CND condemns the return of US nuclear weapons to RAF Lakenheath: join our campaign to stop this extremely dangerous and destabilising development!
Following reports that the US Department of Defense has added the UK to a list of NATO nuclear weapons storage locations in Europe being upgraded under a multi-million dollar infrastructure programme, it is believed that US nuclear weapons will be coming to RAF Lakenheath, a base in the UK that is run by the US. Find out more.
110 nuclear bombs were stored at the airbase until they were removed in 2008 following persistent popular protest, and they must not be allowed back.
On Saturday, May 21st, 300 CND supporters from across the UK and beyond gathered at RAF Lakenheath to protest this possible return. Our message to the government was made loud and clear: US nuclear weapons are not welcome back in Britain, and we will campaign with all our might to prevent their return. Speakers also condemned the government’s failure to come clean to MPs about what is going on – the Ministry of Defence initially told Parliamentary CND that they could neither confirm or deny the reports: that it was US Department of Defense business. CND made it clear that we will show the same persistence in opposing US nuclear weapons sited at the base as we did before 2008 – until they are removed from Britain.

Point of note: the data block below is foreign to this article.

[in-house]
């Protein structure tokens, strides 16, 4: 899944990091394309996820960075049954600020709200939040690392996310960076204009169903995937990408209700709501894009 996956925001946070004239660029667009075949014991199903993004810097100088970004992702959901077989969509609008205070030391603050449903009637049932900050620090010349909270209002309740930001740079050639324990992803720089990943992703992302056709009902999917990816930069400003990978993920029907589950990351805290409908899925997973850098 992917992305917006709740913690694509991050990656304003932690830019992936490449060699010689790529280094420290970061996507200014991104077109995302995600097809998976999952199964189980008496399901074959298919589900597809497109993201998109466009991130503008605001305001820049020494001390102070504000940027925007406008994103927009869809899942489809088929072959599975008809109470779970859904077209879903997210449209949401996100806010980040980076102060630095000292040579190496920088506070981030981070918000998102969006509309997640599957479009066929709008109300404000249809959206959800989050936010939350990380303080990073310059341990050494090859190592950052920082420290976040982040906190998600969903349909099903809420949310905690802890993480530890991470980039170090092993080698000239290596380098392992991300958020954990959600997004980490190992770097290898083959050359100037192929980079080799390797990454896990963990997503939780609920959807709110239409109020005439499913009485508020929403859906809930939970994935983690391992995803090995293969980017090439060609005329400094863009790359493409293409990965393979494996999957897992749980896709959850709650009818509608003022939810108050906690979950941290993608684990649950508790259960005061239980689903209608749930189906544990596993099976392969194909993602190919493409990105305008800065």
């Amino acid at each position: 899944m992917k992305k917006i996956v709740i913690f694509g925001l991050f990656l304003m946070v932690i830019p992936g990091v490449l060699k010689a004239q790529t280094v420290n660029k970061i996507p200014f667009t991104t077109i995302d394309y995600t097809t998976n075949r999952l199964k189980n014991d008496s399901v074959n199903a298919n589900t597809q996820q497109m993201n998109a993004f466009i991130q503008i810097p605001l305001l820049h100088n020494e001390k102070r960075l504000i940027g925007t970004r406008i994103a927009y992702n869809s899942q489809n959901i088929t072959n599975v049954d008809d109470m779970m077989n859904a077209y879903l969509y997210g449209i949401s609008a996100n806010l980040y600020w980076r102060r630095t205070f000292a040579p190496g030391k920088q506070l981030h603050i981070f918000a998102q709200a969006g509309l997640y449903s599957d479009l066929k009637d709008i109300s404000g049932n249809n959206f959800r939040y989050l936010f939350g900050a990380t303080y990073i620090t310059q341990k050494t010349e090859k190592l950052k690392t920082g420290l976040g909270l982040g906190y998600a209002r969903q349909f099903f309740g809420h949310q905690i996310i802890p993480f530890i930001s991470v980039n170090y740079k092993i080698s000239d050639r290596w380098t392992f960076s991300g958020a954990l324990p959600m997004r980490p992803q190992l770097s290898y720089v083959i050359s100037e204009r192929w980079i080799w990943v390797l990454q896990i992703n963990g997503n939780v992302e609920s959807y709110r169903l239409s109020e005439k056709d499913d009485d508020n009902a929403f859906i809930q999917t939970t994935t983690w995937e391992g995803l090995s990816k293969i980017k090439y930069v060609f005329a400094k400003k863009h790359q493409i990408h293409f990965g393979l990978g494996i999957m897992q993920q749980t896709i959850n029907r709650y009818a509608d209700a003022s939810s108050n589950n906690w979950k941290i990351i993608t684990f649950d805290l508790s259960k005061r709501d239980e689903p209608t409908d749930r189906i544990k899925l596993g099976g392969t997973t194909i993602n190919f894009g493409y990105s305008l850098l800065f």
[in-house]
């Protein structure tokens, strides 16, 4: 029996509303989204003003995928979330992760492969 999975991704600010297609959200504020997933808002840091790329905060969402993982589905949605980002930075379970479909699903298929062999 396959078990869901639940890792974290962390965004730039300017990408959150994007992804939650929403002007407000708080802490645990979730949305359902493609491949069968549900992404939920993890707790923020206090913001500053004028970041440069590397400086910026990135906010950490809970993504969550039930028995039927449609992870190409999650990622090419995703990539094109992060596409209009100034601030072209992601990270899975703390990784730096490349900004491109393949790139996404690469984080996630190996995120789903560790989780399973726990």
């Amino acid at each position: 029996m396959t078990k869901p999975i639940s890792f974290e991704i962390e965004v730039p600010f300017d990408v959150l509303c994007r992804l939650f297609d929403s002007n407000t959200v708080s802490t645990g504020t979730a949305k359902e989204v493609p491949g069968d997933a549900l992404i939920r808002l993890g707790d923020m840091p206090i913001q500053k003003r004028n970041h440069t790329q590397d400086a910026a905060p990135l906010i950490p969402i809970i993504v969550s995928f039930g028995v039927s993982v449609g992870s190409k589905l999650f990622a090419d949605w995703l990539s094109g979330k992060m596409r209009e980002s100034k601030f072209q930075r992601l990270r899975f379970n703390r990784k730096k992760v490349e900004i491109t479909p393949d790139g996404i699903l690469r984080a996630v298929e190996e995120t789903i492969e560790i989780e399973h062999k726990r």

- Contact your MP asking them to oppose the stationing of US nuclear weapons in Britain
- You can order these leaflets to distribute in your area to raise awareness
- Collect signatures for the petition
- Print out this poster to display in your window or at any events
The return of US nuclear weapons to Britain – along with the upgrading of its nuclear weapons across Europe – constitutes a further undermining of prospects for global peace. The US is the only country to locate its nuclear weapons outside its own borders and this major increase in NATO’s capacity to wage nuclear war in Europe is dangerously destabilising. Their return will increase global tensions and put Britain on the front line in a NATO/Russia war.